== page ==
BOXBERRY, Great Britain -- A new study indicates that Paganism and the ancient art of witchcraft are on the rise in Britain. "Television, the World Wide Web, environmentalism, lo-carb diets and even feminism have all played a role in the resurgence," experts are saying.
Soaring Pagan numbers have the conventional church officials concerned.
"The rise of interest in Paganism is damaging because it normalizes spiritual evil by presenting it as mere fantasy and fiction," said a reverend of some one million British Christians.
"What a reverend of some one million British Christians neglected to mention is that the rise in this ‘dark side' is the best promotion his side of the coin could get," said Frile Getweather, a professor who has had no less than a hundred spells cast upon him by black witches. "He doesn't acknowledge the fact that if there were no dark side, his side would have no reason to exist. Christians need Pagans and Pagans are people and people who need people are the luckiest people in the world."
Professor Getweather, incidentally, disappeared after making that statement and has not been heard from since.
At least ten thousand Pagan witches and six thousand Pagan druids were practicing in Britain in 1996, said history professor Hull Takecover. "But Paganism has been rising since the 1950s. It's a religion that meets modern needs. Traditional religions have too many rules. Paganism has a message of liberation. The ancient Pagan motto is ‘If it harm none, do what you will.' There are now seven thousand druids across the world and not one of them knows what the word ‘druid' means."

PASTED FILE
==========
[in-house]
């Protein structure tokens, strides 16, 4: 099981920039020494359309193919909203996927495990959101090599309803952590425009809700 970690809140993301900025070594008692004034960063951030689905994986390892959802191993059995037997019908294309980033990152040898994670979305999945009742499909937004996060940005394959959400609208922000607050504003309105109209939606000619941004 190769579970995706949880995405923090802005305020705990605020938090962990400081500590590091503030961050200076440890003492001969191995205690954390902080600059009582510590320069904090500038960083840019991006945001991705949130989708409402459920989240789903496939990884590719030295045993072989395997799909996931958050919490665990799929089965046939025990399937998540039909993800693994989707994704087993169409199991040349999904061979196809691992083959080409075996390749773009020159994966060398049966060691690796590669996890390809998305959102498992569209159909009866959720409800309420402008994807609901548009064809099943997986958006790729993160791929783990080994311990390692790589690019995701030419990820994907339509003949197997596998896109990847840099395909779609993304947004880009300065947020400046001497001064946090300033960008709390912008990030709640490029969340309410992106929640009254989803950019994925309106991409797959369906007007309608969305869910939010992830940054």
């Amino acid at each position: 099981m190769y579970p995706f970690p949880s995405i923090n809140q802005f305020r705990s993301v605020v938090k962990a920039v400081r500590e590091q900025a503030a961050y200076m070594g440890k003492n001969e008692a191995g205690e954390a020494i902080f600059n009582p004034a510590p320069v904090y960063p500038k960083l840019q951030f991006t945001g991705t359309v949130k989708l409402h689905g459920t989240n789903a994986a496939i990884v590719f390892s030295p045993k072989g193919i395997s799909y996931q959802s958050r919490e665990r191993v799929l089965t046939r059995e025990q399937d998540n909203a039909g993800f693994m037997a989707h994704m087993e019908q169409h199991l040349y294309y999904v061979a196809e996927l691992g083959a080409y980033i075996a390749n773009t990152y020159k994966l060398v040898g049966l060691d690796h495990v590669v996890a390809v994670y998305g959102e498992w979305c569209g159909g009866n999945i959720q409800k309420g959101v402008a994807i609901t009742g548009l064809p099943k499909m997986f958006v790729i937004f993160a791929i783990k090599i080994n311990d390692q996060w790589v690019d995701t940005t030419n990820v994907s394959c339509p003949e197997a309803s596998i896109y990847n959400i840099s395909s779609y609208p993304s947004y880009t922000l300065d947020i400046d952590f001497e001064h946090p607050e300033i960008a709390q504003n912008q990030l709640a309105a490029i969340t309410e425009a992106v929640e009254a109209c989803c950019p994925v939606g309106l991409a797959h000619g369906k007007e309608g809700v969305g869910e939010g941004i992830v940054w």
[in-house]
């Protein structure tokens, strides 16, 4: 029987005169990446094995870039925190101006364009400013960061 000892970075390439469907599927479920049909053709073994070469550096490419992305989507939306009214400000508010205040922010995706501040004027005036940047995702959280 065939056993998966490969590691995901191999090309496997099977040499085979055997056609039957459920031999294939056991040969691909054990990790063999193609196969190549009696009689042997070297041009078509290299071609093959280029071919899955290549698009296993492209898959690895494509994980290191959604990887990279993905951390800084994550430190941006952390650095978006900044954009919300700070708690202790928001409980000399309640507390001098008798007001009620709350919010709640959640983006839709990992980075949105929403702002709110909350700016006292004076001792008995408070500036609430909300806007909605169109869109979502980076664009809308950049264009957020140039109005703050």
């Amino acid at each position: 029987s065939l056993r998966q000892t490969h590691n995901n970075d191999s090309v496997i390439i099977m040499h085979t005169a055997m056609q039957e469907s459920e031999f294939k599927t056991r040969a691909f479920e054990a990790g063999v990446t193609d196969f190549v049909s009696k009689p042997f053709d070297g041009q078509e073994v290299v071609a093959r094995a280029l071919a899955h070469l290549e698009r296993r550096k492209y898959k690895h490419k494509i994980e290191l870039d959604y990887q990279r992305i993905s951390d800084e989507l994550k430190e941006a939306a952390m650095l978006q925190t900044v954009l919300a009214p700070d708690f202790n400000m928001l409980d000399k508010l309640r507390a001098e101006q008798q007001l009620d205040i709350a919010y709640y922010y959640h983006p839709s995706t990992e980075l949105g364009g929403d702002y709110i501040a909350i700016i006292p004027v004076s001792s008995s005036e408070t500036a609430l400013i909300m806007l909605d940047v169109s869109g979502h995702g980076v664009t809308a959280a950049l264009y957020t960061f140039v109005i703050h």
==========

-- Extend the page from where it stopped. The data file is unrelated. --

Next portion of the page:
Paganism also caresses the power of Mother Nature, which makes it appealing to women. "Women," says Takecover, "have been seeking their own deity and Mother Nature is right up their skirts. After all, god and all the figureheads like Jesus and Buddha, they are all guys. Puny or overweight and ragged and lacking style. So a girl god, so to speak, is just perfect for them.
"Men, on the other hand, don't care about their god's size or style. They just want to know there is no rule that says they can't hammer a broad now and then and have to spend the rest of their lives in a big fire in another dimension. A god that tells a man he cannot do something is like a nagging woman to him. He doesn't want to hear it. Better to be a druid and look at rocks and be able to think, ‘I can get as hard as those.'"
More religious folk tend to feel that the rise in Paganism is a sign of the end of our world.
Reverend Pillsbury Cardcounter said, "Freedom like a Pagan wants is the kind of chaos called for in the final days. Yes, I am talking about those final days that have been coming for centuries now. The same final days that will end it all when they come, at last, and prove that the final days are only for those who were frightened and threatened by an everlasting burning hell. Just wait and see what happens when the final days come. Just wait."